It’s a new season and a new offense for Kentucky as they prepare to open the 2021 campaign against Louisiana-Monroe on Saturday. With all the new, there may be some question about what exactly Wildcats fans are expecting to see. Here are 5 things the Big Blue Nation could be looking for Saturday.

1. Convincing victory

Yes, UL-Monroe was winless last year. But Kentucky hasn’t been particularly sharp in openers under Mark Stoops (losing in 2013, 2016 and 2020, and playing close as a big favorite in several others) and in the history of the UK/UL-Monroe series, there have been some close games. Rich Brooks’ 2006 team nearly frittered away a 42-40 game against the Warhawks, and in the series’ first meeting, back in 1994, UL-Monroe (then Northeast Louisiana) beat Kentucky 21-14. Granted, long ago and far away, but Kentucky’s first order of business is, as the film Remember the Titans famously observed, leave no doubt. A 3-touchdown plus margin would suffice.

2. Big Will-style

He has been talked about constantly since he left Penn State for Lexington. Will Levis is officially QB1, and Kentucky fans can be forgiven if they’re excited to see the first highly-rated drop-back passer in Lexington since Drew Barker got injured. That said, Kentucky fans shouldn’t expect to see a return of Hal Mumme and the Air Raid. It’s probably not realistic to expect 50+ pass attempts or 400 passing yards. What is realistic is to expect to see Kentucky able to make defenses honor all facets of their offense on all downs, which should yield both some downfield passing plays and some nice holes for UKs running back to runs through. In terms of numbers: 200-250 passing yards and a couple of touchdowns seem like a reasonable thought.

3. Pound ’em, Smoke ’em

Meanwhile, how will life be for Kentucky’s stable of running backs? Chris Rodriguez and Kavosiey Smoke might not see quite as many carries as they would have under Eddie Gran, but 12-18 carries for C-Rod, 6-10 for Smoke, and another 4-5 pass receptions for the duo will probably yield the kind of productivity that Kentucky is used to. As much as the production, it’ll be interesting to see who plays how much, how both standout backs do in the passing game, and also, who will be the third back. In terms of numbers: 200 rushing yards and 50-75 receiving yards for the group seems plausible, and the emergence of the third back would be a nice bonus.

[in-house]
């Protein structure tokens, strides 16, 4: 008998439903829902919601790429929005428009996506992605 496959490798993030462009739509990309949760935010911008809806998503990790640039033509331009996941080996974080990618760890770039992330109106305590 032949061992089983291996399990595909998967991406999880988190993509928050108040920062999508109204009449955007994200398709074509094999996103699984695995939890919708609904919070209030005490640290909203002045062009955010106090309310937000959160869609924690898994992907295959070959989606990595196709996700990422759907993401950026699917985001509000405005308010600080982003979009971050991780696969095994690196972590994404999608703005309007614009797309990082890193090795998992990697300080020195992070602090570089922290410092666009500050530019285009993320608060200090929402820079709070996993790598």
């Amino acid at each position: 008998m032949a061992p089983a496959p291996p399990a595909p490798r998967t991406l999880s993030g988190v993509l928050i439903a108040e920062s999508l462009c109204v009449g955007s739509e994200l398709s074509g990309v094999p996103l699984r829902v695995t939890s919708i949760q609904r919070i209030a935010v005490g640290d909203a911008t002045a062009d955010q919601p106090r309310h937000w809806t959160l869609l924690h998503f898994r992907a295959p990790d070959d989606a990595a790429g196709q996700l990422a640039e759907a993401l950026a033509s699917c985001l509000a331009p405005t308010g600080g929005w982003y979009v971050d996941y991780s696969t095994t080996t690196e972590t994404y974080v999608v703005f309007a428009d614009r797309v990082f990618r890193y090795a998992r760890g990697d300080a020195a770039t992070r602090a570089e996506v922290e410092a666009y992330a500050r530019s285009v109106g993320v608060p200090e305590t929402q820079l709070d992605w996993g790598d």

4. Who emerges as the No. 3 receiver (or the No. 4 or 5?)

Kentucky’s passing game is in decent shape at receiver — at least to open the season. Fifth-year senior Josh Ali and standout transfer Wan’Dale Robinson are solid. But who else can answer the bell in the passing game? Senior Isaiah Epps has shown flashes of big-play ability but struggled to stay healthy. Junior walk-on Rahsaan Lewis (that’s the son of Ray Lewis — yes, that Ray Lewis) has impressed in practice and may earn significant time, and a bevy of freshmen have significant hype, but of course, no experience. Hopefully, Ali and Robinson can stay healthy and productive, but Kentucky needs at least or two more receivers to step up — and that opportunity begins in earnest on Saturday.

5. The mystery linebacker

The spring injury to D’Eryk Jackson left Kentucky with a big hole in the defense at middle linebacker. Until 2020 Ole Miss tackle leader Jacquez Jones transferred to Kentucky. A wily veteran, Jones seemed like he’d claim the spot — but then he missed a good chunk of fall camp with injury concerns. In his stead, true frosh linebacker Trevin Wallace has impressed those around the program. How tight is the battle for the starting job? Tight enough that Stoops’ initial depth chart has the two bracketed at the position with an “or” between them. Obviously, both are likely to play early and often. Jones’ experience will be hard to keep off the field — but then so will Wallace’s athleticism and upside. Big Blue Nation would love to see both make their respective cases on the field against UL-Monroe.